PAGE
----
Like every cancer-fighting treatment that I know of, the radiation comes with serious side effects.
The one that bothers Susan most right now is a scalded feel on the inside of her mouth and throat. You know how your tongue and the roof of your mouth feel when you drink something too hot? That’s how Susan’s whole mouth and throat feel, all the time.
The only kind of food she really enjoys is cold stuff. Milkshakes, smoothies (but not acidic ones), ice cream. Crunchy stuff (like Cap’n Crunch or Fritos) are horrible. I think the moment Susan looks forward to most each day is that on the way home from Radiation, she always gets whoever is driving her to stop and get an orange creamsicle smoothie at the Sonic Drivethrough. Nothing in the world tastes better right now.
Also, exactly as predicted, Susan’s hair started falling out as we began the third week of radiation. By now, though, we’re old hands at this. As soon as she noticed strands of hair on her shoulders, Susan told me it was time to shave her head.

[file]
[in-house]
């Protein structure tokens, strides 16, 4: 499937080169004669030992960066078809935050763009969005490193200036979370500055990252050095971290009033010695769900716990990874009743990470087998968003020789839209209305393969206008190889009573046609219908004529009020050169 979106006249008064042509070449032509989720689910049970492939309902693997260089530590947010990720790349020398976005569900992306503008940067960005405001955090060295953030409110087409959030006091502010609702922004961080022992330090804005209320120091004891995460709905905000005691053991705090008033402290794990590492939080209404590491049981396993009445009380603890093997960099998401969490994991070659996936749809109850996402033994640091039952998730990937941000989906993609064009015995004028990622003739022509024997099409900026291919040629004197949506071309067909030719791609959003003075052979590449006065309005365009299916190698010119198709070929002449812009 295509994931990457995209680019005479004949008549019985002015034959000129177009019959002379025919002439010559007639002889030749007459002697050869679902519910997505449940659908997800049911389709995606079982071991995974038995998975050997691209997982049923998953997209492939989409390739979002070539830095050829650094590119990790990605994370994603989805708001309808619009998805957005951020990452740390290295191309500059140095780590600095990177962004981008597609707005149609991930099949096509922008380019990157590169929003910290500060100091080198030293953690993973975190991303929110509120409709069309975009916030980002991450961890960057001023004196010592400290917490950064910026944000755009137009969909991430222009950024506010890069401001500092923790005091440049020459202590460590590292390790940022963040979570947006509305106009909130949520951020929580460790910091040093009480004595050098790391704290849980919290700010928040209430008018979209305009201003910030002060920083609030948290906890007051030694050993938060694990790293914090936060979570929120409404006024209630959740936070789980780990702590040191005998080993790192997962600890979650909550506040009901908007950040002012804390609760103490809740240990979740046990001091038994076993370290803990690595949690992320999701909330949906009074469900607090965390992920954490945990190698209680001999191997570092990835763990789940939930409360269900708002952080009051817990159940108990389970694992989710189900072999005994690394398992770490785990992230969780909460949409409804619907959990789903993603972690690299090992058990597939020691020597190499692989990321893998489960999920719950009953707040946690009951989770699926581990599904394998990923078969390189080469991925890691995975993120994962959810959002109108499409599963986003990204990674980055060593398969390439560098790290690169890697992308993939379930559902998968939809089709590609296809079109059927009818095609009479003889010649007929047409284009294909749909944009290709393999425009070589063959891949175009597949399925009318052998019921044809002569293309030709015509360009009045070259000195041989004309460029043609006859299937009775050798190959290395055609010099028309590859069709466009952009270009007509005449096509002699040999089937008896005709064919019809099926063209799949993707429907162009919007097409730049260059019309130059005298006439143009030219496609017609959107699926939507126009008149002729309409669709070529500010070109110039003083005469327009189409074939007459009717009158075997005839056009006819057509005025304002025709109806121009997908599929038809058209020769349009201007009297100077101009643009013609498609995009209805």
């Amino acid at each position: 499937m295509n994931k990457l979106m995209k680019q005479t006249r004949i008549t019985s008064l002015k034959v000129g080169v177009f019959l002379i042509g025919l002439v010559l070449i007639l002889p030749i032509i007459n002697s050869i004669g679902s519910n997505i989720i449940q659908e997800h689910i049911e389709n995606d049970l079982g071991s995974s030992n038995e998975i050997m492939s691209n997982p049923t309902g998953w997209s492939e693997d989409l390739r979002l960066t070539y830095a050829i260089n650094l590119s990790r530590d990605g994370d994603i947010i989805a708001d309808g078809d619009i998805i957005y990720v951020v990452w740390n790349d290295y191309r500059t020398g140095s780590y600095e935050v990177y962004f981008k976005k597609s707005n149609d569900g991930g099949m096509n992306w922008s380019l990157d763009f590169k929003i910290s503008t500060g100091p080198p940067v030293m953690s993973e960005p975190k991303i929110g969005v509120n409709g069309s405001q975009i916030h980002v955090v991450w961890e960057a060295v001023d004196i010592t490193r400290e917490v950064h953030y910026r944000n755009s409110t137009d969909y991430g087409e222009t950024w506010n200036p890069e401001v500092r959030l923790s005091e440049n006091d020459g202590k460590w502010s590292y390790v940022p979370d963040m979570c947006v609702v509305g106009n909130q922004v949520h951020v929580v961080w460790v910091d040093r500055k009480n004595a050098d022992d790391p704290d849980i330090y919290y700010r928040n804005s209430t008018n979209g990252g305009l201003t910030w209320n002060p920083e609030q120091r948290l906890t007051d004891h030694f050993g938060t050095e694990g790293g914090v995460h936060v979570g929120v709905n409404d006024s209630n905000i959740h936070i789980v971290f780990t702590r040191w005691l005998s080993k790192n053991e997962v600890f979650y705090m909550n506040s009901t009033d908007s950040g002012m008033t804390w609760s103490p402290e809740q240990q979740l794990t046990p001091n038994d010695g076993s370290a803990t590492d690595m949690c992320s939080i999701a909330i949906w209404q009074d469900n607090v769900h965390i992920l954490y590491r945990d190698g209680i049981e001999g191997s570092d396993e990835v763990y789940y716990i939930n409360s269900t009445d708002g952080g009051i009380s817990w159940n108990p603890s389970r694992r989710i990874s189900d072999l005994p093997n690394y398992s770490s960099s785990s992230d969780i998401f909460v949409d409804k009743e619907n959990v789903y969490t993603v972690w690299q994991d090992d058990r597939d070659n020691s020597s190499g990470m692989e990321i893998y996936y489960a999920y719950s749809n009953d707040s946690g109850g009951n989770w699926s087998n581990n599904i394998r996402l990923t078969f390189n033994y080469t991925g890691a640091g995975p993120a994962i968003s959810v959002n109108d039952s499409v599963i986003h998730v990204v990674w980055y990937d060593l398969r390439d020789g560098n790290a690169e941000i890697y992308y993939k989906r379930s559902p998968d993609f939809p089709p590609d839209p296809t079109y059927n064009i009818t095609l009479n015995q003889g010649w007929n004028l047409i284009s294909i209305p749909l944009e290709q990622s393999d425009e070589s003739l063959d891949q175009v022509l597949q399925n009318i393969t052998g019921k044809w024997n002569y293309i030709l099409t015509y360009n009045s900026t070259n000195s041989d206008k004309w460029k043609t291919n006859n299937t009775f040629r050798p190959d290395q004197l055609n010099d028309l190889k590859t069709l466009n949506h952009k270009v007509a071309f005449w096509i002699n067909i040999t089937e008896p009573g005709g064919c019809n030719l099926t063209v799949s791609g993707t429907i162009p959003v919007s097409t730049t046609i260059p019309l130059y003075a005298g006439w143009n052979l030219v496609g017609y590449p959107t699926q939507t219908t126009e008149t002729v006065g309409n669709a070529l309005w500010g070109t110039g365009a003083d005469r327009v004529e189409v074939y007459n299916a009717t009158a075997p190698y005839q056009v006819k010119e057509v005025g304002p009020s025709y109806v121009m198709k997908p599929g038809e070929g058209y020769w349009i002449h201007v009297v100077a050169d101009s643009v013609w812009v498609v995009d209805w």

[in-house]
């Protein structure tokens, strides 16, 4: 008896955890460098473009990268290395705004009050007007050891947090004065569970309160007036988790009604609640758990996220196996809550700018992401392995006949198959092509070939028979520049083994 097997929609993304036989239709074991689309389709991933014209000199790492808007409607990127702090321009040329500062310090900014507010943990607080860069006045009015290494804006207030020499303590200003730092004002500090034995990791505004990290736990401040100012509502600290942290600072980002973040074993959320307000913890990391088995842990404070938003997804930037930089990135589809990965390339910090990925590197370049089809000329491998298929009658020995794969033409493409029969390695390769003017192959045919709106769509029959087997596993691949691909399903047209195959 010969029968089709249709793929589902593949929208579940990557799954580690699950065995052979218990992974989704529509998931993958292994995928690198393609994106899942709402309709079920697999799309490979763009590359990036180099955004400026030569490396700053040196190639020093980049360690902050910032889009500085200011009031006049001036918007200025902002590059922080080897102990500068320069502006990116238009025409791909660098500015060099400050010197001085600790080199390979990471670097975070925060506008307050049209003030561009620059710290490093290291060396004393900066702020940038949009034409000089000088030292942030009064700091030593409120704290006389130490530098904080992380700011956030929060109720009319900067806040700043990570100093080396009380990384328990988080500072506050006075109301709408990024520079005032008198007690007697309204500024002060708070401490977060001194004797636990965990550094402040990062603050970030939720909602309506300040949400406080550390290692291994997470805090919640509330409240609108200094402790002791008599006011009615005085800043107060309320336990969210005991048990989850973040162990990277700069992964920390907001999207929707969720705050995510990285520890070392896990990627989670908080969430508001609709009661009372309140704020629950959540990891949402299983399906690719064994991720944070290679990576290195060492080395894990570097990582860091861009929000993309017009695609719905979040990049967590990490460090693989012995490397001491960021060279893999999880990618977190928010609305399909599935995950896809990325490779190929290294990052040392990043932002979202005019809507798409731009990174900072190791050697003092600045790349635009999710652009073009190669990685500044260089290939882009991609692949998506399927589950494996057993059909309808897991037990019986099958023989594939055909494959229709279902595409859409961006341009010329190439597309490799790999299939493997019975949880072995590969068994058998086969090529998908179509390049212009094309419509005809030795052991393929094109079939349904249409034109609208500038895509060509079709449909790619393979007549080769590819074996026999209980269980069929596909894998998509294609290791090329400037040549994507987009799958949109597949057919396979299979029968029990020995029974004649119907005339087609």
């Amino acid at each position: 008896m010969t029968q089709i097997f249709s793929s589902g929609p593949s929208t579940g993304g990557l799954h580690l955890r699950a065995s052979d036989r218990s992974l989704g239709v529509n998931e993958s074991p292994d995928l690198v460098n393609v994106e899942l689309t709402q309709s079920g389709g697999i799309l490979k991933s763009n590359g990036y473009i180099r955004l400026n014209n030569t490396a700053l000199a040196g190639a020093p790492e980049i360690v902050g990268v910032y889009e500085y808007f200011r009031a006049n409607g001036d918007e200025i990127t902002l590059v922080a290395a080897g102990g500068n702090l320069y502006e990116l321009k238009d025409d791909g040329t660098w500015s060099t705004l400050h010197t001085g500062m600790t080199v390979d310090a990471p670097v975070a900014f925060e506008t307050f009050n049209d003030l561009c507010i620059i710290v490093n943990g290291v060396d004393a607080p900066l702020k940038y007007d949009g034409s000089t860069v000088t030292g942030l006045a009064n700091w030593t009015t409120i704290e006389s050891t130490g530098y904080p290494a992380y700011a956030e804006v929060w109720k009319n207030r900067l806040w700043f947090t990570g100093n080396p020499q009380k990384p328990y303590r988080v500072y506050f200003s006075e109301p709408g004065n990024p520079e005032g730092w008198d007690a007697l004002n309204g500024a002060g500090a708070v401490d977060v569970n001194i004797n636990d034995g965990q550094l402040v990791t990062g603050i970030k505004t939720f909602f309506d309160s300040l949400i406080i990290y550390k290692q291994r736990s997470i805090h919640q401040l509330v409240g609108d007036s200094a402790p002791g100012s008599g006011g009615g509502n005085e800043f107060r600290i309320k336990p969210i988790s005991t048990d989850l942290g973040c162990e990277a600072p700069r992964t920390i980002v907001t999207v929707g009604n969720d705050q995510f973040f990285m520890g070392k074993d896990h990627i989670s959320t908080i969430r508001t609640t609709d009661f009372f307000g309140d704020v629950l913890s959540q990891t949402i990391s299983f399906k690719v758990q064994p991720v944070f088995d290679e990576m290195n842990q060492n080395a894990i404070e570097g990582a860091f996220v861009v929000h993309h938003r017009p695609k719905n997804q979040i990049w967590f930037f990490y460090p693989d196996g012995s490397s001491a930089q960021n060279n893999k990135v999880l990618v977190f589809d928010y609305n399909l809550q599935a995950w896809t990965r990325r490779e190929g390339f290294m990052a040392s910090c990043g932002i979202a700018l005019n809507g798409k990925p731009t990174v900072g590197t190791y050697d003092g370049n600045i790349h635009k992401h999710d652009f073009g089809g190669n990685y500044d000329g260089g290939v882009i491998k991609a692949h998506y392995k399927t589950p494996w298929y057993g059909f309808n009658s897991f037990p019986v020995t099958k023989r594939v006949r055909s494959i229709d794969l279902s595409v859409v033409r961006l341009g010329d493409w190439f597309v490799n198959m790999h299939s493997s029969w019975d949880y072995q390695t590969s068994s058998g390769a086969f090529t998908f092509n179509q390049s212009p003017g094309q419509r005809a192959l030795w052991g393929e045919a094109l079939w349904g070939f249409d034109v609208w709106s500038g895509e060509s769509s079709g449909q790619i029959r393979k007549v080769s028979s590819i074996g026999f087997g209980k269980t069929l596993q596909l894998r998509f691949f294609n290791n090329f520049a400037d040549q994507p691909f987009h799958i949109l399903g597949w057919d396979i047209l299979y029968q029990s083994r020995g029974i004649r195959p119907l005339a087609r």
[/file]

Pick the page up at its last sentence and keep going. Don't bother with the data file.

I shaved it expertly and unsentimentally. Expertly, because I use the same electric razor to shave my own head three times per week now. Unsentimentally, because this is the third time I’ve shaved Susan’s head: twice because of starting chemo, this time for radiation.
I thought back to the first time I shaved Susan’s head and how traumatic we all thought it was. This time I just thought, “If this is the tradeoff for Susan getting so much of herself back, this is a bargain.” Besides, she looks good this way.
The doctors say Susan’s likely to become more tired and weak as the radiation goes on. I haven’t noticed this happening yet, but we’ve got lots of help lined up for when (if?) it does. One sister just stayed a week with us, taking care of the family. Another sister’s coming at the end of this week. Then my mom’s taking a turn. Then yet another sister. And then yet still another sister.
I have never been so grateful to have so many hyper-competent and caring women in my family.
A couple of days ago, Susan mentioned she wishes the radiation was over and done with. I think I surprised her by disagreeing. “I wish it could go on indefinitely,” I said. “Because it’s helping.”